On January 2, 1923, Margaret Sanger opened the first legal birth control clinic in America, The Birth Control Clinical Research Bureau (BCCRB). In 1916, Sanger opened a trial clinic in Brooklyn to challenge New York State law. She was arrested and served a term of 30 days. The case was appealed and in 1918, the Court of Appeals ruled that a licensed physician could provide “information for the cure or prevention of disease.” This decision provided a precedent for physicians in New York State. In accordance with this decision, in 1923, Margaret Sanger financed and organized the BCCRB under the medical direction of a female physician to advise and instruct patients. By the 1930s, the BCCRB served well over 10,000 patients each year and trained thousands of doctors and nurses. In “The Practice of Contraception”(Sanger, M. and Hannah Stone, 1931), Dr. Hannah Stone defined the functions of the BCCRB as,
(1)To advise and instruct women and properly equip them in contraceptive knowledge; (2) To evaluate the worth of various contraceptive methods; (3) To carry on clinical research in contraceptive methods and technique; (4) To instruct physicians who may desire to observe and learn the methods and technique of contraception; (5) To collect and correlate the many data concerning the social, economic, medical and sexual lives of our patients.” (200)
In the 1930s the BCCRB was the most important birth control organization for clinic activists. The first priority of the BCCRB was to treat patients but it also tested and reported effectiveness of contraceptives, analyzed and reported on patients’ experiences, created instructional literature, and provided training for doctors and nurses. The BCCRB also established a nationwide network of affiliated clinics and supervised numerous field projects in the rural south. Clinic staff worked in close association with Sanger’s National Committee for Federal Legislation for Birth Control (NCFLBC), and promoted the inclusion of contraceptive instruction in public health programs throughout the country. The clinic’s detailed follow-up work with patients and careful record-keeping enabled medical researchers, contraceptive manufacturers, and associated clinics to study the effectiveness and safety of particular forms of birth control, including the diaphragm and jelly, condom, and the rhythm method.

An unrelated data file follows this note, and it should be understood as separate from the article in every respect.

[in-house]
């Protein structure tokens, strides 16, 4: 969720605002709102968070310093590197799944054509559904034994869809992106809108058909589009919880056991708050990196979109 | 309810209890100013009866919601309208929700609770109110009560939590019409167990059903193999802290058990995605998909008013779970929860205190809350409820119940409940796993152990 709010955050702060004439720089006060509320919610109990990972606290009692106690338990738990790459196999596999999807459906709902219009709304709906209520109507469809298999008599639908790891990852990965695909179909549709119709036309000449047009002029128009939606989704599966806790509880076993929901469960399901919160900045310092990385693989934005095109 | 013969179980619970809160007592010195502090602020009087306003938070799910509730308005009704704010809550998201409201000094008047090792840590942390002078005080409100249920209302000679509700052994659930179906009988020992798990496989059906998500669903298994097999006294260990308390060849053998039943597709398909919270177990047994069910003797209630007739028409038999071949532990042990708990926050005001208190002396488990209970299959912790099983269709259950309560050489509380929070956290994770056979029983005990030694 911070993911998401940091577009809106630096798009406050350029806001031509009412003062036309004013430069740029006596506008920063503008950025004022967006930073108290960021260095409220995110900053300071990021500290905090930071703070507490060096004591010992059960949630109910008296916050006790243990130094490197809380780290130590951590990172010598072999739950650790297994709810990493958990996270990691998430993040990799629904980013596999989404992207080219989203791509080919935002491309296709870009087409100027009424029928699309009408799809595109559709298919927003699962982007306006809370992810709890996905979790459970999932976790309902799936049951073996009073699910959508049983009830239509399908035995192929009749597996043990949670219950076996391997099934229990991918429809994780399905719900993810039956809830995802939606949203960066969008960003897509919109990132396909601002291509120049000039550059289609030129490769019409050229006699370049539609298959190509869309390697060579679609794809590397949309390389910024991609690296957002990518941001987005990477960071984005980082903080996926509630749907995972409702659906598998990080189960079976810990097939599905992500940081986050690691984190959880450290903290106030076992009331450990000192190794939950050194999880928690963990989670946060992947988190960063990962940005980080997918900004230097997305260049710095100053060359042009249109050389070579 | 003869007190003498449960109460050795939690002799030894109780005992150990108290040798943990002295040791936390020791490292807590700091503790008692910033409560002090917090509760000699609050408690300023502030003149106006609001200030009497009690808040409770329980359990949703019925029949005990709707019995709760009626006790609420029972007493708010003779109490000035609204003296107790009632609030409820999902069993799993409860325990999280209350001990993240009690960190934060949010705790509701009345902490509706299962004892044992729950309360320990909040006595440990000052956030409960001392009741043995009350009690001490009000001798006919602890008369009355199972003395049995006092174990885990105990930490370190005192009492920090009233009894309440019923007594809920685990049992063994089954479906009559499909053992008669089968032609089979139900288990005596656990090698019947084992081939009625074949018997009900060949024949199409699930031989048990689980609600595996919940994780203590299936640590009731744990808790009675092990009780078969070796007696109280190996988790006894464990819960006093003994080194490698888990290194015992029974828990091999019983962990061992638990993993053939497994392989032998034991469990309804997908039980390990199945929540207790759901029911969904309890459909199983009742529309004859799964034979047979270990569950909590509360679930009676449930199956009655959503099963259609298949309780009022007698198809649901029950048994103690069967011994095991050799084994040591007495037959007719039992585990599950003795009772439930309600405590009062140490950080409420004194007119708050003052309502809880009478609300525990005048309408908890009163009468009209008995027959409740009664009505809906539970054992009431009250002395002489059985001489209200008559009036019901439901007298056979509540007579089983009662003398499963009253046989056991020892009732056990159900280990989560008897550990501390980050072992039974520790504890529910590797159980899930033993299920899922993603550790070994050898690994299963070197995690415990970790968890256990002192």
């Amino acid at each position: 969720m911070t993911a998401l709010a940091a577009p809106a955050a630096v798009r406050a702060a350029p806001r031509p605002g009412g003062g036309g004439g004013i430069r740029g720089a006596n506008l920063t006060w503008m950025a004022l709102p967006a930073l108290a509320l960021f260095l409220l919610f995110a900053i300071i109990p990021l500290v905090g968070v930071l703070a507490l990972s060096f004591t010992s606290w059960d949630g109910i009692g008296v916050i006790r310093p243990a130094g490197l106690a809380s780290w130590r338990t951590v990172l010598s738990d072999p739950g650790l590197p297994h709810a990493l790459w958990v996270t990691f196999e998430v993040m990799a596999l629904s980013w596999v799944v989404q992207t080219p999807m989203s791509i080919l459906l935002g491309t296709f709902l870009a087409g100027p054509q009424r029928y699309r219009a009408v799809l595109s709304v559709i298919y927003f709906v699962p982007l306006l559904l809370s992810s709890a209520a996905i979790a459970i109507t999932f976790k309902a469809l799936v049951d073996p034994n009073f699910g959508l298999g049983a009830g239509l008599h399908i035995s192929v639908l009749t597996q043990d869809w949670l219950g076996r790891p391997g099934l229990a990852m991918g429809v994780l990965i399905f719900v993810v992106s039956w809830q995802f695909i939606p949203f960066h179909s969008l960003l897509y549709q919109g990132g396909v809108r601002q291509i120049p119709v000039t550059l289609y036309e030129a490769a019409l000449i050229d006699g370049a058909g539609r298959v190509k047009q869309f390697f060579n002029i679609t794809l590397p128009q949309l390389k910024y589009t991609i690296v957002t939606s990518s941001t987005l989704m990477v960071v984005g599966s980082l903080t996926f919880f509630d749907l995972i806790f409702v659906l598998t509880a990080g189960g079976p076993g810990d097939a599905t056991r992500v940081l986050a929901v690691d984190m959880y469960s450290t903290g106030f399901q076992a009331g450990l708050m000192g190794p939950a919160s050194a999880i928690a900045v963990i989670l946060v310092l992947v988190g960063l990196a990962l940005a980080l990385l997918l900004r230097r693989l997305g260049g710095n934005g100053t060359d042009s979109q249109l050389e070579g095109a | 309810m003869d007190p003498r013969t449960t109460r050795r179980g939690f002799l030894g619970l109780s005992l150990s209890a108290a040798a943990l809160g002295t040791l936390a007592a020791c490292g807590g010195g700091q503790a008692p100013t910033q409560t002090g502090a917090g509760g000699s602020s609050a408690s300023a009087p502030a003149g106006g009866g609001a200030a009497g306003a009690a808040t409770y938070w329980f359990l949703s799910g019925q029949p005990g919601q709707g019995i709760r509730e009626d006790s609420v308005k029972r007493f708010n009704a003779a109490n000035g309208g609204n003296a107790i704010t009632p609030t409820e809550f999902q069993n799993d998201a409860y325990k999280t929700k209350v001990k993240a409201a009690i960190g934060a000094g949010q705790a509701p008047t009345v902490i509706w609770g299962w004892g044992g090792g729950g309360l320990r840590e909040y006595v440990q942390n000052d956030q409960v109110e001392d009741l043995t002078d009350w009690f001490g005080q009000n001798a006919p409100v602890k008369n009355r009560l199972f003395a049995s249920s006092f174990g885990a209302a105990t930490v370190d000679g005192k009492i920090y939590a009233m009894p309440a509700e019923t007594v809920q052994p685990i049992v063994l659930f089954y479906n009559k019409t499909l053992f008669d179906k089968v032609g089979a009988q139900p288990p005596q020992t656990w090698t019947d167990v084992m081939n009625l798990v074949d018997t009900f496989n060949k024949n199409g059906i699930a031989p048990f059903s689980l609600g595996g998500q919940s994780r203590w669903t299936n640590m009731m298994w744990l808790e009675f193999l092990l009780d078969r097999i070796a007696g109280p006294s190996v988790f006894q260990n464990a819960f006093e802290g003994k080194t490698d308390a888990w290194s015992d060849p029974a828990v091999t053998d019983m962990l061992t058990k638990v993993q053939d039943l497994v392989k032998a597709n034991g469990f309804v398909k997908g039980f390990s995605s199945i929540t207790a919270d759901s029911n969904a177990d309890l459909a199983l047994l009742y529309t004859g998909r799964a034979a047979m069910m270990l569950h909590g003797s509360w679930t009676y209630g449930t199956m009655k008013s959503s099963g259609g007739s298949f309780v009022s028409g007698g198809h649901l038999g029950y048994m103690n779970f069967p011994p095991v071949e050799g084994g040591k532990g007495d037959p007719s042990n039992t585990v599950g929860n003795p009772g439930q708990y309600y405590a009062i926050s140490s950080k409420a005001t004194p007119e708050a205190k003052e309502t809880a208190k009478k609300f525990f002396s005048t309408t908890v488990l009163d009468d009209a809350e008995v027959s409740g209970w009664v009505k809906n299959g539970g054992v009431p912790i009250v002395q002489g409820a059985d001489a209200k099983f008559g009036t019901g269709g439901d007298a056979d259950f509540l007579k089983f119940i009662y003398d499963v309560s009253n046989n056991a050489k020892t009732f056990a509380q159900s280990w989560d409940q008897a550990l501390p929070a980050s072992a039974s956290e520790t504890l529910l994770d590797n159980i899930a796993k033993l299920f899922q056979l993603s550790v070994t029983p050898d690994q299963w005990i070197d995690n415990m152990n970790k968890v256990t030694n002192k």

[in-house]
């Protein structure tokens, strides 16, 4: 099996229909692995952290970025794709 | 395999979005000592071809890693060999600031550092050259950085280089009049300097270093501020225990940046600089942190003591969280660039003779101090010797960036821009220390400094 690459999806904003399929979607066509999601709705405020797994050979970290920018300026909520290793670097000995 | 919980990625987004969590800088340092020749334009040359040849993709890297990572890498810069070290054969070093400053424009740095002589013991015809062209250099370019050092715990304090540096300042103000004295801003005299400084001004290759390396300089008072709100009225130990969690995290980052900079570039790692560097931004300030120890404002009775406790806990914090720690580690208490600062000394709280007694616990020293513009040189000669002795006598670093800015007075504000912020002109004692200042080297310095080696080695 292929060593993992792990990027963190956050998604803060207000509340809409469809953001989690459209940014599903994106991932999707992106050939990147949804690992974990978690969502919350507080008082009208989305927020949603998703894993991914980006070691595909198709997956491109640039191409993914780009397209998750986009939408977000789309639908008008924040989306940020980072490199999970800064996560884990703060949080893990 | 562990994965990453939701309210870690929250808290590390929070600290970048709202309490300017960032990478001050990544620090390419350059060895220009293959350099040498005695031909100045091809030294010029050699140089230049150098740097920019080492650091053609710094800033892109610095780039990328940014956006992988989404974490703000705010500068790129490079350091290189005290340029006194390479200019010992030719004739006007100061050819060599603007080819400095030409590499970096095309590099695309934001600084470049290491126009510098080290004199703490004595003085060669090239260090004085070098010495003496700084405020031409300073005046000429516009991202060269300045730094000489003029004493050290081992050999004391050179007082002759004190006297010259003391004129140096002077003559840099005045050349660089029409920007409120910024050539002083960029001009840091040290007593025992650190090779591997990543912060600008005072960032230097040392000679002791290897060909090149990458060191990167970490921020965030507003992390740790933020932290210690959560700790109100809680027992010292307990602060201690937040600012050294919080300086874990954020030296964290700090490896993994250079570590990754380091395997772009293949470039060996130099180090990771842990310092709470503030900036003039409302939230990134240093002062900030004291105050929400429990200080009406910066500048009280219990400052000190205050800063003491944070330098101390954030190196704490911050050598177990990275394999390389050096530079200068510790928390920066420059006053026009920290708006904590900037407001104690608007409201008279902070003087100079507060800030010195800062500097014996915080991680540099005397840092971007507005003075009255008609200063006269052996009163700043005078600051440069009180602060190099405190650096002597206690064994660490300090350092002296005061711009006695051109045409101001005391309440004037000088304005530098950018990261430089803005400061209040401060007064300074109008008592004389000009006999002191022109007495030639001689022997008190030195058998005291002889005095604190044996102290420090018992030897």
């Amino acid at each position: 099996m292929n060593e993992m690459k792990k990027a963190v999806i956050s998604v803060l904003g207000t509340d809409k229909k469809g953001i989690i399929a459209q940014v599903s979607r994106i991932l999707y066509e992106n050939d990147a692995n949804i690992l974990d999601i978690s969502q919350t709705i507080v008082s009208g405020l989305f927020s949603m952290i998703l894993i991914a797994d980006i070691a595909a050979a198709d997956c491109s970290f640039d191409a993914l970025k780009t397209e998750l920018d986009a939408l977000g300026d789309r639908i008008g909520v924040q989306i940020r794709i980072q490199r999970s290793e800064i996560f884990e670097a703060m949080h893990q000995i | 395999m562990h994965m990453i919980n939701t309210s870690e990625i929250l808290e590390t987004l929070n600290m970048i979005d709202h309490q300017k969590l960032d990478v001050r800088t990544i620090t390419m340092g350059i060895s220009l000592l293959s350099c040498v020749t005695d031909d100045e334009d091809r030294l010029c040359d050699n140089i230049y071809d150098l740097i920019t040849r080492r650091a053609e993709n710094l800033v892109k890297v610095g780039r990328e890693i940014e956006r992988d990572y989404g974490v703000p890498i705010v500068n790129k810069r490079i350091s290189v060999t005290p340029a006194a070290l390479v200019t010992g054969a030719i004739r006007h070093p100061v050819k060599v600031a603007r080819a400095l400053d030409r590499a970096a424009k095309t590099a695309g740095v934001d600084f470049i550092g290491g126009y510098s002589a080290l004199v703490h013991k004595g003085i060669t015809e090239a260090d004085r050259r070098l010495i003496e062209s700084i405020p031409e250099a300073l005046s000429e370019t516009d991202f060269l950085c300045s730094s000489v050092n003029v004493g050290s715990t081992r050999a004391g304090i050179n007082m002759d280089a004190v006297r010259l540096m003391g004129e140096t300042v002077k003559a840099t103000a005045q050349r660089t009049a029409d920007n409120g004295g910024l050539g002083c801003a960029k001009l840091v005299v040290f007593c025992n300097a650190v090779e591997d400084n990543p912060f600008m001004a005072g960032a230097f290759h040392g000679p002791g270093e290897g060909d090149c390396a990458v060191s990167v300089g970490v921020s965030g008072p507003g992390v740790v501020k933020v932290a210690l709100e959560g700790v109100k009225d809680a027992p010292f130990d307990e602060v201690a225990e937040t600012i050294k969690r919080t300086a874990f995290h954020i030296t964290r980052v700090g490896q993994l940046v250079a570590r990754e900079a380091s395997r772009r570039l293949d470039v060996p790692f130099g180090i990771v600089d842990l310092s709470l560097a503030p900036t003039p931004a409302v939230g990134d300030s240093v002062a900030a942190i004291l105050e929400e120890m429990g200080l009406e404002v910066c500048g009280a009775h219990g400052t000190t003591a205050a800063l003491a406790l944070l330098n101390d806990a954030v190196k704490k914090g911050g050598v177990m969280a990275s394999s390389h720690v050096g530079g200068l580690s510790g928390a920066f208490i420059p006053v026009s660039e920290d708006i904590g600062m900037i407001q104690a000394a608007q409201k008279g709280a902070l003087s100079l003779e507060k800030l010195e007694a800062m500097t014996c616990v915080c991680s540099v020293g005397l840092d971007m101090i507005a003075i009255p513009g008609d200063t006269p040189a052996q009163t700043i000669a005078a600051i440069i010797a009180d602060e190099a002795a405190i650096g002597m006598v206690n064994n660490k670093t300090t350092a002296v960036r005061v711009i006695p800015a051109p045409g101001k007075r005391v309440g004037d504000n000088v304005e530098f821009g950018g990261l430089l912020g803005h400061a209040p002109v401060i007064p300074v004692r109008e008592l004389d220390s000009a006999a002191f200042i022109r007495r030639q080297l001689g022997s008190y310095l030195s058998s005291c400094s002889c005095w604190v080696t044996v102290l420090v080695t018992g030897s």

The BCCRB sought to operate within the constraints of New York State law, which stated that doctors could prescribe contraceptives only for the prevention or cure of a disease, including tuberculosis, syphilis, and various types of psychoses. The BCCRB broadly interpreted the law to allow parents interested in spacing their children to be eligible for contraceptive information, while treating countless other patients under a catchall of medical indications, such as general debility. The Bureau was challenged on several occasions for illegally dispensing birth control devices and information, most notably in April of 1929 when police raided the clinic, seized records and equipment, and arrested Medical Director Dr. Hannah Stone, along with four other staff members. A judge later dismissed the charges citing insufficient evidence. The raid generated significant publicity for the clinic and helped secure long-sought support from New York’s medical establishment, which emphatically condemned the police action, called for a return of all patient records, and lent credibility to the work of the clinic.
In 1933 the BCCRB participated in a test case to challenge federal obscenity laws. Sanger arranged for a package of pessaries to be sent from Japan to the Bureau’s medical director, Dr. Hannah Stone. The package was seized by customs officials. After an extended trial (U.S. v. One Package) and appeal process, the U.S. Circuit Court of Appeals for the 2nd District ruled in favor of releasing the package in 1936, stating that physicians could circulate and prescribe contraceptives and contraceptive information in the interests of the health and general well-being of their patients. As founder and director, Sanger managed the internal operations of the BCCRB as well as fund-raising, public relations and the pursuit of new research and testing. She was more intimately involved with the administration of the BCCRB than with any of the other organizations she established or directed during her long career. By the early 1930s, however, she left the daily management of the Bureau largely in the hands of its medical director, Dr. Hannah Stone, while concentrating her efforts on fund-raising activities and her campaign for federal birth control legislation.
The BCCRB was first located at 104 Fifth Avenue (across the hall from the American Birth Control League). In 1926 the clinic moved to 46 West 15th Street. In 1930, the clinic moved to 17 W 16th Street, which is now a National Historic Landmark. In 1940 the BCCRB became the Margaret Sanger Research Bureau, and in 1973 took the name Planned Parenthood of New York City. In 1991, PPNYC moved to 26 Bleecker Street and in 1997 PPNYC’s Margaret Sanger Center was relocated clinical facilities to 26 Bleecker Street.
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